Photo by Tori Repp/Fotobuddy


Reunions 2024: Embracing that Tiger Spirit

by Rebekah Schroeder, Office of Communications
May 25, 2024

Princeton’s campus has again transformed into a land where golf carts zip along pathways and old friends call out to each other that they haven’t changed a bit. 

The University is welcoming about 25,000 alumni, family, guests, faculty and staff, as well as the Class of 2024, for this year’s Reunions, running Thursday, May 23, through Sunday, May 26.

Alumni have returned to Old Nassau from as far as Australia and Thailand — many with families in tow — to spend time with classmates, visit old stomping grounds, participate in panel discussions and community service projects, and enjoy a host of live music, events and lectures. 

Among the major classes present are the Class of 1974, the grandparent class of this year’s graduates, celebrating its 50th reunion; the Class of 1999, the parent class, celebrating its 25th; the Class of 2014, celebrating its 10th reunion; and the Class of 1959, marking its 65th. 

President Eisgruber at the 2014 tent during Reunions
Princeton President Christopher L. Eisgruber, Class of 1983, made the Reunions rounds, here welcoming the Class of 2014 for their Barbie-themed “Malibu Ten.” Photo by Tori Repp/Fotobuddy

“Just being here brings back the feelings and the memories,” said Deidre Kolarick, Reunions co-chair for the Class of 1999. Kolarick was doing setup for Reunions on Thursday alongside her longtime friend and Class of 1999 Reunions co-chair Emily Koster Walling. 

The two met on their first day as Princeton first-years, then worked together as Orange Key guides for three summers. Kolarick said their hope for their 25th reunion was “to let everyone experience some of that joy again.”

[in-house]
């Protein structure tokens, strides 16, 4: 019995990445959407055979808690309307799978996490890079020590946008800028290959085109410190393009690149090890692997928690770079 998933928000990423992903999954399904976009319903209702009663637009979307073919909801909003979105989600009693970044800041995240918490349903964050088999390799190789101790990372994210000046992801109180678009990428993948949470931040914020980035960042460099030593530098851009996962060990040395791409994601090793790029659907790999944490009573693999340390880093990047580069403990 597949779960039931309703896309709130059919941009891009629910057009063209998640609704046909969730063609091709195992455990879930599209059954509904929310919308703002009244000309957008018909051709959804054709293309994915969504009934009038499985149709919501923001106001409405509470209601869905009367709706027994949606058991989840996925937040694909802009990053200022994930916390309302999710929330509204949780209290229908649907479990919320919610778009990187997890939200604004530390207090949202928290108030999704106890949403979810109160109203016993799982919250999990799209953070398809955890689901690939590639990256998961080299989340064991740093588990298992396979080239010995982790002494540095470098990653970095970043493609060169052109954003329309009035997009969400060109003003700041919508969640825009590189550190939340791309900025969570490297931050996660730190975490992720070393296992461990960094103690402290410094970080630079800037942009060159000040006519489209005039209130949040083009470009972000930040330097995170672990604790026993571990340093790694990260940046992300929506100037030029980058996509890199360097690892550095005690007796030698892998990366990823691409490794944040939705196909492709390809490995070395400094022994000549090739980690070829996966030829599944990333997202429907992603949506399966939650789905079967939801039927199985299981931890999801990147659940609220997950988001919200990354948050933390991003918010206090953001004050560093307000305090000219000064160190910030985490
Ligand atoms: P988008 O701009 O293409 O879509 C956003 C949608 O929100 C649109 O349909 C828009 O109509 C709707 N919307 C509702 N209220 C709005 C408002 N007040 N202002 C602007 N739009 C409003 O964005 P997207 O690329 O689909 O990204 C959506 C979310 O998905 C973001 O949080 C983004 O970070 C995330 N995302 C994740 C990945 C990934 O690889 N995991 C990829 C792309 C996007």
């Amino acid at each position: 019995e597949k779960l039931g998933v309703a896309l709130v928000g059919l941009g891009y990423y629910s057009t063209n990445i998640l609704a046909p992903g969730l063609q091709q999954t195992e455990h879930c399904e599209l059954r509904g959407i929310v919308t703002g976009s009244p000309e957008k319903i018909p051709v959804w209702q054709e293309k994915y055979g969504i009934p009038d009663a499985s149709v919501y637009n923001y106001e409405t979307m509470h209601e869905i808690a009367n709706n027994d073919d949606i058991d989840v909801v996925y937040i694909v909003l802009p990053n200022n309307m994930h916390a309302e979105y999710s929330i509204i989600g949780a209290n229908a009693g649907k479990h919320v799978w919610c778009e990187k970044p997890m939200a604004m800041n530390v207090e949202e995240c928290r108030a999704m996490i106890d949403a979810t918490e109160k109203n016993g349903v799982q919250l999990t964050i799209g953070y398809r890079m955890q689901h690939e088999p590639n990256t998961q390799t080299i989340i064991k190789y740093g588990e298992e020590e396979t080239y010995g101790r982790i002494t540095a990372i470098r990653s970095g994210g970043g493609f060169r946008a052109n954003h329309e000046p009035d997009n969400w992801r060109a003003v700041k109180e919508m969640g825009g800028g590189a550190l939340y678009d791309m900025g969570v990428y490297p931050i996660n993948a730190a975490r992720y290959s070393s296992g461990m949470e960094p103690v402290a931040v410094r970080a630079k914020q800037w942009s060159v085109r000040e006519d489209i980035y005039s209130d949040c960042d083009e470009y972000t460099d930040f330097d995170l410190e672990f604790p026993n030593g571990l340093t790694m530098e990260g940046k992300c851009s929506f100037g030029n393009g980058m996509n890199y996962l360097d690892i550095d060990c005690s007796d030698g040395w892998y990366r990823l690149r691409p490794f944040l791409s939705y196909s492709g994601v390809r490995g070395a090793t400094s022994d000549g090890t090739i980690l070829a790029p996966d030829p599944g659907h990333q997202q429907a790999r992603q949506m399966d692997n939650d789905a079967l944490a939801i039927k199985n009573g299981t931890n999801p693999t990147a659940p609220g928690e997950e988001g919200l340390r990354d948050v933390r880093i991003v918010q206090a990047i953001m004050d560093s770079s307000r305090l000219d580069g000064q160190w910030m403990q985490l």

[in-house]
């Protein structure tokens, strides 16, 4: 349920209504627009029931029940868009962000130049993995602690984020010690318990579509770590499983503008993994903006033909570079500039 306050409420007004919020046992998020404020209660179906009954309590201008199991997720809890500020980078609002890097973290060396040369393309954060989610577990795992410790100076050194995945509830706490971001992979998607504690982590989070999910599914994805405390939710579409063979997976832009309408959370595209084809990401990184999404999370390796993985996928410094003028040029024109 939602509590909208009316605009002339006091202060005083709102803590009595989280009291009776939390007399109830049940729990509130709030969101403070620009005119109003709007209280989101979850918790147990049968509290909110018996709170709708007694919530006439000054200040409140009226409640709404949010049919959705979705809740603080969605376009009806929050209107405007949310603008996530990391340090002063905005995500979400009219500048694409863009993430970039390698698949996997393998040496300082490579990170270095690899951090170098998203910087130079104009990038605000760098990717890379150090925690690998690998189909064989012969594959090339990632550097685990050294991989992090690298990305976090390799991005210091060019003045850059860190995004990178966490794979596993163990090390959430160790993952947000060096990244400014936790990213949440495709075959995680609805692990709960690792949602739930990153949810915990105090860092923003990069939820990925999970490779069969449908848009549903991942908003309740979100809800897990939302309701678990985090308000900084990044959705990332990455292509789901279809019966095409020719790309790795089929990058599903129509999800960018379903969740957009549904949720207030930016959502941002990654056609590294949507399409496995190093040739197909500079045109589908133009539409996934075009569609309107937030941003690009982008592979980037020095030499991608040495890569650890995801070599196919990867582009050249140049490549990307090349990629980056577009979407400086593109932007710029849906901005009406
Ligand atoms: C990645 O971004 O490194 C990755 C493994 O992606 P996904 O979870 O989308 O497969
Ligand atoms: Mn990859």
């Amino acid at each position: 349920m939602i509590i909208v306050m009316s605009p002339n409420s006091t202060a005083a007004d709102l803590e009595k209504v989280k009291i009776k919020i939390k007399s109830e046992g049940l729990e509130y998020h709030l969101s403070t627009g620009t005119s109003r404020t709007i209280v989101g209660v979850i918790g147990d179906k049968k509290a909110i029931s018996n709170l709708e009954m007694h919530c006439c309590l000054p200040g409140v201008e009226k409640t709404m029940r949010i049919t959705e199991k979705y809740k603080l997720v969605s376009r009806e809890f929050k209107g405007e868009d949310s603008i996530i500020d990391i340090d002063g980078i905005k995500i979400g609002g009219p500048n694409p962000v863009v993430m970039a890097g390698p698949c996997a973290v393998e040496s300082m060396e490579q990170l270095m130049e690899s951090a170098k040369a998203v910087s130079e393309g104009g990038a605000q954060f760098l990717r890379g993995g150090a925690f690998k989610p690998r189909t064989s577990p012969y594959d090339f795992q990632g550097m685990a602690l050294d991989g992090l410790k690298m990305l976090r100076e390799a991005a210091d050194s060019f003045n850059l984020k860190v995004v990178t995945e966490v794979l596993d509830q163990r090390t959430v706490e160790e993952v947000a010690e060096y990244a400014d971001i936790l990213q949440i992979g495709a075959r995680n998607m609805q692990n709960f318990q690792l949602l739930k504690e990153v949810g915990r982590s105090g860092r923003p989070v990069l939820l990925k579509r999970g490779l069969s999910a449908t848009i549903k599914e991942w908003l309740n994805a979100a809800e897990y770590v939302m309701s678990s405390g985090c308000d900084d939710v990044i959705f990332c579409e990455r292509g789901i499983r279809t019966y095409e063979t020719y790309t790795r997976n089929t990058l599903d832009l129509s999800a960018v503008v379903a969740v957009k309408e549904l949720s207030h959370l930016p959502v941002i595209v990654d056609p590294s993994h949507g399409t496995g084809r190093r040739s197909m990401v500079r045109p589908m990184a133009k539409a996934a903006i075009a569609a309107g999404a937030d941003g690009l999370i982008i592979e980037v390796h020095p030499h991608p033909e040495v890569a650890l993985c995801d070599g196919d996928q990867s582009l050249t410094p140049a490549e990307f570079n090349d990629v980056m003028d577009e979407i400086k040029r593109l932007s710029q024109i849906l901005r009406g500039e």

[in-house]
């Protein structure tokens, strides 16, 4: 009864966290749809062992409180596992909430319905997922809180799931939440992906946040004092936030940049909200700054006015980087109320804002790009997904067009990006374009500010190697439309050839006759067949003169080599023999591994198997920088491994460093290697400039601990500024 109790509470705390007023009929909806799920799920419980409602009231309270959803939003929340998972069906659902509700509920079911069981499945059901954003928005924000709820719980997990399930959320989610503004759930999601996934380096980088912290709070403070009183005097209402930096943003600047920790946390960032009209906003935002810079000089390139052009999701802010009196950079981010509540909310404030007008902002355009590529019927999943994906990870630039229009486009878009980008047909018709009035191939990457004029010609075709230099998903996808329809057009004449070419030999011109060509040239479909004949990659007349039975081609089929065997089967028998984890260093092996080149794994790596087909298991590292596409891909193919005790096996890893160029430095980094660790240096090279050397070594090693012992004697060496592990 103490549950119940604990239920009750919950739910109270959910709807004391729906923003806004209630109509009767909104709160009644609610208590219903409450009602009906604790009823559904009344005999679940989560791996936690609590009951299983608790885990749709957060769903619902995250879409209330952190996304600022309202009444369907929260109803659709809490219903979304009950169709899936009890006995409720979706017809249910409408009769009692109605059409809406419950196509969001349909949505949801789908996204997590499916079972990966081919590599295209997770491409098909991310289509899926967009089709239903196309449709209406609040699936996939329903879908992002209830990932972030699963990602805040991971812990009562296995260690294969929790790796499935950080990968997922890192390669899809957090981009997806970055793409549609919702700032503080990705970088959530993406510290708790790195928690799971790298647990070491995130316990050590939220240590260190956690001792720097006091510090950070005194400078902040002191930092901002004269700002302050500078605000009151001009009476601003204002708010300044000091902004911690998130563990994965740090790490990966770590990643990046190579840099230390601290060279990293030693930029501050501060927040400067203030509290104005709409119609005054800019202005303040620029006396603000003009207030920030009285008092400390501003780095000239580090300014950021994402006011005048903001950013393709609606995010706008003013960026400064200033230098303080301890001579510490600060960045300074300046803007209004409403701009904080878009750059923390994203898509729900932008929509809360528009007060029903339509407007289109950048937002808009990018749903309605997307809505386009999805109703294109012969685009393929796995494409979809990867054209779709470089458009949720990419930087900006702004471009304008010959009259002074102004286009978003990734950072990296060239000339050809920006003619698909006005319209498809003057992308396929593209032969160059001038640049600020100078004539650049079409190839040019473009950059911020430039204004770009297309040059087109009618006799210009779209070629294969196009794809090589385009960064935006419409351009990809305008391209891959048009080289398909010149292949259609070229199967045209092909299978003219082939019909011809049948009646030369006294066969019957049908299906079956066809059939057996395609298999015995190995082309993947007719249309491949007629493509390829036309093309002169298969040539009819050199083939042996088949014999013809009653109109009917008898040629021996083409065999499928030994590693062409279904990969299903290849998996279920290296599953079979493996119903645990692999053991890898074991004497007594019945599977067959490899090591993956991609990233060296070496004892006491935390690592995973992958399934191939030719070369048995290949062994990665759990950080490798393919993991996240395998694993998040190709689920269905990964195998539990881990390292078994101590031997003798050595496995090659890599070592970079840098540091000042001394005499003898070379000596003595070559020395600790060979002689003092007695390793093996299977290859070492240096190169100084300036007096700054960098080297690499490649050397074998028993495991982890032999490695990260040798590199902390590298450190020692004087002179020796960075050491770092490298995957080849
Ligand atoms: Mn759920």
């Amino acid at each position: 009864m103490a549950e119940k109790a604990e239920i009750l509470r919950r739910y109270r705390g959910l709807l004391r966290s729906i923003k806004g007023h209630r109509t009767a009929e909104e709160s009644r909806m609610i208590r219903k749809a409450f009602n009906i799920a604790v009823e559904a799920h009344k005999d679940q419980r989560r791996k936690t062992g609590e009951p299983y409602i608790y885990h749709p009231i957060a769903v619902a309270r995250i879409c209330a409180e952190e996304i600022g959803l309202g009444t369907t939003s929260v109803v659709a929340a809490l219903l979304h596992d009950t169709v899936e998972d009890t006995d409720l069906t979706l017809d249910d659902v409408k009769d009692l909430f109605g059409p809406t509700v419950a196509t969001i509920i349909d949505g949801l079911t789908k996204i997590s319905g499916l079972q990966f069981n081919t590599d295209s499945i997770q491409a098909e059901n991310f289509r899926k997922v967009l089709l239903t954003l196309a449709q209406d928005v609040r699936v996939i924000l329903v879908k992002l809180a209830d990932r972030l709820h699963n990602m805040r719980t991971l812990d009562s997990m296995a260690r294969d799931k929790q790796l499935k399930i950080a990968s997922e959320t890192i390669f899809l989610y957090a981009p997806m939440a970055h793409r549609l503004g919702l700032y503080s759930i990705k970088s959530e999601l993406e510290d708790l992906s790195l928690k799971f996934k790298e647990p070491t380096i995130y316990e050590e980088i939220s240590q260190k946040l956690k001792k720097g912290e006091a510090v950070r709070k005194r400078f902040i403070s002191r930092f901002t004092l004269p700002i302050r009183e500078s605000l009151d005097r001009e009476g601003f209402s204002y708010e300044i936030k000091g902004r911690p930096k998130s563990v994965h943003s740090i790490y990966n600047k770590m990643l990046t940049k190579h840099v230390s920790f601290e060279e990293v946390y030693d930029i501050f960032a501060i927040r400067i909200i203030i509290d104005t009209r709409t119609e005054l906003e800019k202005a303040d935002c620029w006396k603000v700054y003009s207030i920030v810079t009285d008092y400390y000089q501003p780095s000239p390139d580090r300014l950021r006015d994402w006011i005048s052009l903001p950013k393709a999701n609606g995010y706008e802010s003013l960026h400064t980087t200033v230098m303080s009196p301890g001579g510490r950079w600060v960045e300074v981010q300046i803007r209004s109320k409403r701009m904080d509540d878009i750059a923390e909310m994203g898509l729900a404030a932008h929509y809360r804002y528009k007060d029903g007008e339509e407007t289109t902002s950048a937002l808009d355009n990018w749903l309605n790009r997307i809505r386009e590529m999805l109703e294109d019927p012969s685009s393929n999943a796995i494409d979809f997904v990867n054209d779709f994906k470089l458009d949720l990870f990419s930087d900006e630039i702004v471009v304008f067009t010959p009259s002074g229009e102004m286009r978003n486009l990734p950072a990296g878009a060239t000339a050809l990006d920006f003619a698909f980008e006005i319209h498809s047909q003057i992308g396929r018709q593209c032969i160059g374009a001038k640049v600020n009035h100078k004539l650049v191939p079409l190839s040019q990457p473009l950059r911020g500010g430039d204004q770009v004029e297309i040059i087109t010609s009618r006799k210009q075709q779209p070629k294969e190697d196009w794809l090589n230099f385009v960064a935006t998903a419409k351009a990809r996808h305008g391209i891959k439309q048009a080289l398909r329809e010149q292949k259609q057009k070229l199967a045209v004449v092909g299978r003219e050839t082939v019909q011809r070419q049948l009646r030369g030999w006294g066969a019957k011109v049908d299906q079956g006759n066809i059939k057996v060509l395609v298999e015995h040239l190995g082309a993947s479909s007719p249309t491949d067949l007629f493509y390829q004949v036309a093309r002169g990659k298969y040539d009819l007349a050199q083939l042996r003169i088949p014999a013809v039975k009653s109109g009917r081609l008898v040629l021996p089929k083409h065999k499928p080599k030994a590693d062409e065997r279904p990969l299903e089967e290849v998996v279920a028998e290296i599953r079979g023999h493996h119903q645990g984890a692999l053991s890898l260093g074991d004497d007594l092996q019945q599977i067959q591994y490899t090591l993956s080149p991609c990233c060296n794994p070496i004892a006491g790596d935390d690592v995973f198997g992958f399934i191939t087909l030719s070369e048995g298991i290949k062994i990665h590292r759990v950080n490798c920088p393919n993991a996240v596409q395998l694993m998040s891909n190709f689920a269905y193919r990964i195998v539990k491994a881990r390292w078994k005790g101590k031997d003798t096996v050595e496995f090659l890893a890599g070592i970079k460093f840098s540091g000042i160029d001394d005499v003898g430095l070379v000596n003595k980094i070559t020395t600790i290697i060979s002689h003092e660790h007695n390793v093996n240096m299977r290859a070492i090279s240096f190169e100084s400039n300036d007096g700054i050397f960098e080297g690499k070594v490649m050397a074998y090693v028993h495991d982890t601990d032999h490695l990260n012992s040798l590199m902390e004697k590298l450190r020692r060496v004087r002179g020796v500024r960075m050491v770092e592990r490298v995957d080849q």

Their class’s throwback theme is “A Blockbuster 25th: Be Kind, Rewind to ’99,” but Kolarick said they also want to underscore their responsibility to the future. As part of a joint effort with the 30th reunion Class of 1994 and the 50th reunion Class of 1974, they joined a Reunions greening initiative to reduce single-use plastic waste by asking alumni to reuse and return their special orange cups. 

As a memento for fellow members of the Class of 1999 visiting campus, they worked with Thousand Fell, a company co-founded by Stuart Ahlum of the Class of 2013, to create custom recyclable sneakers. 

Scholarly perspectives 

Alumni-faculty forums at this year’s Reunions grappled with topics including artificial intelligence, K–12 education, climate change, and firearms and drugs as issues of public health, among others. Other discussions explored Russia’s war in Ukraine, the clean energy transition, AI in precision health, and more. 

On Friday, Anu Ramaswami, the director of Princeton’s M.S. Chadha Center for Global India, moderated a discussion on urban planning, transportation and housing. At Princeton, Ramaswami brings her scholarship and research to a wide range of academic disciplines as a faculty member affiliated with India studies, civil and environmental engineering, international and regional studies, and the High Meadows Environmental Institute.